"We found that USP21 is generally expressed in basal-like, triple-negative breast cancer. We believe that in the future, a drug can be developed to inhibit USP21, which induces cancer cells to destroy FOXM1 and prevent cancer cells from continuing to grow and proliferate," the researchers said. "We believe that USP21 it is not only drives basal-like breast cancer in patients, but also it is a new target for therapeutic intervention."

New target for the treatment of inflammatory bowel disease

Posted by star on 2019-08-25 18:48:04

Researchers at Washington University School of Medicine analyzed gene expression patterns in colon tissue from patients with ulcerative colitis and Crohn's disease. They found that the activity of the coagulation-related protein PAI-1 was elevated in patients with severe inflammatory bowel disease.
The researchers performed transcriptome analysis on colon biopsies. They found that more than 1,770 genes in IBD patients were dysregulated compared to controls. This group of genes focuses on genes involved in blood clotting or hemostasis. The researchers pointed out that this may also be the cause of increased risk of thrombosis in patients with IBD.
Later, they further narrowed the target range through network analysis and biological pathway analysis. They focused on the SERPINE1 gene because it is associated with inflammation and intestinal epithelium. This gene encodes the PAI-1 protein, a key protein responsible for blood clotting.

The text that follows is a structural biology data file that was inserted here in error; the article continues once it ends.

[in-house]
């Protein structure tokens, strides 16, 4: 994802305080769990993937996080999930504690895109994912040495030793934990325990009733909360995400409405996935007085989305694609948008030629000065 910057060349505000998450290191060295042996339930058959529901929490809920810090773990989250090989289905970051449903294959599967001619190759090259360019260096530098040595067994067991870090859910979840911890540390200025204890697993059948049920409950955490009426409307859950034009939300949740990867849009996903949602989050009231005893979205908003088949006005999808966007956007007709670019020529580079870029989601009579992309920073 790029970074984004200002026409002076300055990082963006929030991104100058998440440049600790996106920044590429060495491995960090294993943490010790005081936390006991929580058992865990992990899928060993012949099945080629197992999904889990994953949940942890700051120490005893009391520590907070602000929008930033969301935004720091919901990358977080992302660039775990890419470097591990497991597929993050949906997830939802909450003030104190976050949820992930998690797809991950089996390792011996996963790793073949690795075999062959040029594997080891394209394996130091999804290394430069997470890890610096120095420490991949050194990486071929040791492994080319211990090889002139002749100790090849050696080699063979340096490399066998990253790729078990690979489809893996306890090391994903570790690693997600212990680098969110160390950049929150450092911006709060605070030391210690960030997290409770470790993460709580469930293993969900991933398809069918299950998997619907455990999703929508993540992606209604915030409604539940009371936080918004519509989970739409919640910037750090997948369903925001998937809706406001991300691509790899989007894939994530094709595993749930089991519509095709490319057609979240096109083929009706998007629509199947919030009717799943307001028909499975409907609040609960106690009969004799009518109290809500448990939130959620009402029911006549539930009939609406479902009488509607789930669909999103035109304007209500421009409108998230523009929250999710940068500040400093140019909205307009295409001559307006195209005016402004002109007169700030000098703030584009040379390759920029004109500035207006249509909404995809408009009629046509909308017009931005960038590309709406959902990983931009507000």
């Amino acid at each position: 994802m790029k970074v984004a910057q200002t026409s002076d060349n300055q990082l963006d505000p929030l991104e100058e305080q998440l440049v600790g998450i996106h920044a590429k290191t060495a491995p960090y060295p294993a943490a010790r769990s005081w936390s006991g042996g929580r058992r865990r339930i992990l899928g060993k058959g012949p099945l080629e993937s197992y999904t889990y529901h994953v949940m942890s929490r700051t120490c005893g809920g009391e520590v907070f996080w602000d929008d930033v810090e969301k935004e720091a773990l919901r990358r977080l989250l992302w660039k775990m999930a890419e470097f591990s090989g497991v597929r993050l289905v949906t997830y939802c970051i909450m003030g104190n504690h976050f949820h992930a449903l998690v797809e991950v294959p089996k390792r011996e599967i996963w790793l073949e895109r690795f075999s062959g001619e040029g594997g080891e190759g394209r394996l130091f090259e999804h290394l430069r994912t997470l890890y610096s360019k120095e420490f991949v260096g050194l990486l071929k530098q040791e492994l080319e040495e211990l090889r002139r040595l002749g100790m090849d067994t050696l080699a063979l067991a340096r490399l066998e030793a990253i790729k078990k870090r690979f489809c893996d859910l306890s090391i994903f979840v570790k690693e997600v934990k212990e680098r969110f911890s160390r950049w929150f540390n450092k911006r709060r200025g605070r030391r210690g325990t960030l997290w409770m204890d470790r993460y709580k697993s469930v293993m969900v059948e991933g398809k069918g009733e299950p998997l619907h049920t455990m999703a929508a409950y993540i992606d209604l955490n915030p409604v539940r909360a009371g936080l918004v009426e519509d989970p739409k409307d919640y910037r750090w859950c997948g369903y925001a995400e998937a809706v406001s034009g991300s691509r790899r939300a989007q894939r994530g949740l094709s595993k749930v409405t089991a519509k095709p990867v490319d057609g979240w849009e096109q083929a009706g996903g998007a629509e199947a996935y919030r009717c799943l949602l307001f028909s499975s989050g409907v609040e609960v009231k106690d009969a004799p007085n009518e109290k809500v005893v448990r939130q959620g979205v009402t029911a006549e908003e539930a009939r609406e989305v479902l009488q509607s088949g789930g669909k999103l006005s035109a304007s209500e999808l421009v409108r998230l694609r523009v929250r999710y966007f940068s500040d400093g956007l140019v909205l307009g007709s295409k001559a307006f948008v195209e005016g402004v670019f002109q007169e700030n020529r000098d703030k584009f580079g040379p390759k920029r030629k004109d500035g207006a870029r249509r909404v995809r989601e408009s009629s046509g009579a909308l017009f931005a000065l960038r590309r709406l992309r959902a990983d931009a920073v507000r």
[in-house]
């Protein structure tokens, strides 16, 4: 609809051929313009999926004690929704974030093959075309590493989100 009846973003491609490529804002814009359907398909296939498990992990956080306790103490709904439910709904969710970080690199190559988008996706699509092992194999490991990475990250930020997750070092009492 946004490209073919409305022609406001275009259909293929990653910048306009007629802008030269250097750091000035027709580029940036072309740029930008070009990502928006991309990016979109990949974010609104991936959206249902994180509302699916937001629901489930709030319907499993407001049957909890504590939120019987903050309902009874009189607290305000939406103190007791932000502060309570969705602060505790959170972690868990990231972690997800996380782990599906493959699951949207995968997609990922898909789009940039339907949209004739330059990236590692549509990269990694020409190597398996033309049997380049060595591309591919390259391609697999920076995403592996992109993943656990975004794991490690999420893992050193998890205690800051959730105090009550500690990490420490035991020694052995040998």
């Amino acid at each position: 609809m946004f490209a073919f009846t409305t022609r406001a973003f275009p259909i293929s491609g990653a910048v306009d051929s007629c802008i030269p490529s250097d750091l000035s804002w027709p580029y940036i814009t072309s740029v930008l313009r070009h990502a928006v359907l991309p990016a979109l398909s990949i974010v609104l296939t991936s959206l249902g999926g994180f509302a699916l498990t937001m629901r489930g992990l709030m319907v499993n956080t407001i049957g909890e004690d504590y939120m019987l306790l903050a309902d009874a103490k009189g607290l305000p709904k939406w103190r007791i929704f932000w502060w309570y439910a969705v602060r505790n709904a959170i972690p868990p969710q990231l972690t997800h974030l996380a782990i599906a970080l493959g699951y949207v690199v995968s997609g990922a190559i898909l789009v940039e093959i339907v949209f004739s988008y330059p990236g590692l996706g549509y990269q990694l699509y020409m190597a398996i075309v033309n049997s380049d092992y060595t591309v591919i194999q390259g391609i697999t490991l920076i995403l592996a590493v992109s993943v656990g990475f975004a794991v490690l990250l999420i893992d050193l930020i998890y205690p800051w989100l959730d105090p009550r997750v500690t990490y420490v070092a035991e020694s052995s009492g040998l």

The researchers found that the expression of SERPINE1 was increased in the IBD colon tissue collected at the inflamed site compared to the site of remission or unaffected sites. They further identified a group of 380 genes whose expression is related to SERPINE1. In a mouse model of colitis, they found that the expression of PAI-1 exacerbated the symptoms of the disease.
For patients with severe disease and those who are resistant to anti-TNF therapy, researchers have found that elevated levels of PAI-1 are more common.
Through more mouse studies, they found that PAI-1 promotes inflammation through interaction with tissue plasminogen activator (tPA) protein, which typically prevents colitis and mucosal damage. PAI-1 aggravates mucosal damage by blocking tPA-mediated cleavage and activation of anti-inflammatory TGF-β.
The researchers reported that inhibition of PAI-1 reduces mucosal damage and inflammation. In mice they used small molecule MDI-2268 to block PAI-1, a reduction in mucosal damage and infl......

The p53 protein can determine whether a cell lives or dies. If genetic damage is detected, the protein promotes apoptosis. New research from the University of California medical school shows that this cancer defense only works in the presence of special proteins called molecular chaperones.
In many cancer treatments, not only do they attack cancer cells, they also damage normal cells. So finding a healthier way is a medical dream.P53 can be studied as a naturally harmless therapeutic direction. The presence of p53 serves as a monitoring function, and when severe genomic damage is detected, the cell initiates a process of apoptosis, which prevents tumor cell growth.